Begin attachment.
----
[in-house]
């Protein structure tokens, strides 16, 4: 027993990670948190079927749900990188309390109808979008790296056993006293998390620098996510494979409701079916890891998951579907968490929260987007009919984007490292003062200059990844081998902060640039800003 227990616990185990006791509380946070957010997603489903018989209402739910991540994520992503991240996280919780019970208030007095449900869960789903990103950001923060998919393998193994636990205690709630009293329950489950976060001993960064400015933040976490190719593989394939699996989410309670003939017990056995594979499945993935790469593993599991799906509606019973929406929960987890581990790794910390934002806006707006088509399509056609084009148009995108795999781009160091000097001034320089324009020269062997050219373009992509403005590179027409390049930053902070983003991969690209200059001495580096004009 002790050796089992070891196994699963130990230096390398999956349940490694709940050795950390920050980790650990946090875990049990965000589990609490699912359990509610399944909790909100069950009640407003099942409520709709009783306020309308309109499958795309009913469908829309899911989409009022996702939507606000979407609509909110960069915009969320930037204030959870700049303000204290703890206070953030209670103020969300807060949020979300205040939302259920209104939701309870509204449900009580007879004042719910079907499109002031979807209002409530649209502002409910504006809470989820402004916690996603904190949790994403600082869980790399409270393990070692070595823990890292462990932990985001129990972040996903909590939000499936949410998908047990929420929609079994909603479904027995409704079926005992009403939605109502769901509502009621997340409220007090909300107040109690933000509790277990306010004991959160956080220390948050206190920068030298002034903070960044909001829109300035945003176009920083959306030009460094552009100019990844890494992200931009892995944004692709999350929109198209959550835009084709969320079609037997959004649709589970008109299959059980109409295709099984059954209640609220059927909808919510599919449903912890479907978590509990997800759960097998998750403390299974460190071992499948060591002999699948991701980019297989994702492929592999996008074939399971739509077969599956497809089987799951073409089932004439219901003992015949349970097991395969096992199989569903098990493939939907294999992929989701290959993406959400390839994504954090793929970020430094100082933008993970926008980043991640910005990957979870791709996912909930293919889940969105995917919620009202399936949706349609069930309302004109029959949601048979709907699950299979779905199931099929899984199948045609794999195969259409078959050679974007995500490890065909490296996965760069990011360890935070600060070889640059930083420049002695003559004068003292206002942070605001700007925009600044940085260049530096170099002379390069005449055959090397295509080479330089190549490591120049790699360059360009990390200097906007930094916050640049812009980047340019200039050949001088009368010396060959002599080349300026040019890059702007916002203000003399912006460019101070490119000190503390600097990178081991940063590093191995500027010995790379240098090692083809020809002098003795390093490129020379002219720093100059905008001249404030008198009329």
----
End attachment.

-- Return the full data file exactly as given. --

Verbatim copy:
[in-house]
């Protein structure tokens, strides 16, 4: 027993990670948190079927749900990188309390109808979008790296056993006293998390620098996510494979409701079916890891998951579907968490929260987007009919984007490292003062200059990844081998902060640039800003 227990616990185990006791509380946070957010997603489903018989209402739910991540994520992503991240996280919780019970208030007095449900869960789903990103950001923060998919393998193994636990205690709630009293329950489950976060001993960064400015933040976490190719593989394939699996989410309670003939017990056995594979499945993935790469593993599991799906509606019973929406929960987890581990790794910390934002806006707006088509399509056609084009148009995108795999781009160091000097001034320089324009020269062997050219373009992509403005590179027409390049930053902070983003991969690209200059001495580096004009 002790050796089992070891196994699963130990230096390398999956349940490694709940050795950390920050980790650990946090875990049990965000589990609490699912359990509610399944909790909100069950009640407003099942409520709709009783306020309308309109499958795309009913469908829309899911989409009022996702939507606000979407609509909110960069915009969320930037204030959870700049303000204290703890206070953030209670103020969300807060949020979300205040939302259920209104939701309870509204449900009580007879004042719910079907499109002031979807209002409530649209502002409910504006809470989820402004916690996603904190949790994403600082869980790399409270393990070692070595823990890292462990932990985001129990972040996903909590939000499936949410998908047990929420929609079994909603479904027995409704079926005992009403939605109502769901509502009621997340409220007090909300107040109690933000509790277990306010004991959160956080220390948050206190920068030298002034903070960044909001829109300035945003176009920083959306030009460094552009100019990844890494992200931009892995944004692709999350929109198209959550835009084709969320079609037997959004649709589970008109299959059980109409295709099984059954209640609220059927909808919510599919449903912890479907978590509990997800759960097998998750403390299974460190071992499948060591002999699948991701980019297989994702492929592999996008074939399971739509077969599956497809089987799951073409089932004439219901003992015949349970097991395969096992199989569903098990493939939907294999992929989701290959993406959400390839994504954090793929970020430094100082933008993970926008980043991640910005990957979870791709996912909930293919889940969105995917919620009202399936949706349609069930309302004109029959949601048979709907699950299979779905199931099929899984199948045609794999195969259409078959050679974007995500490890065909490296996965760069990011360890935070600060070889640059930083420049002695003559004068003292206002942070605001700007925009600044940085260049530096170099002379390069005449055959090397295509080479330089190549490591120049790699360059360009990390200097906007930094916050640049812009980047340019200039050949001088009368010396060959002599080349300026040019890059702007916002203000003399912006460019101070490119000190503390600097990178081991940063590093191995500027010995790379240098090692083809020809002098003795390093490129020379002219720093100059905008001249404030008198009329």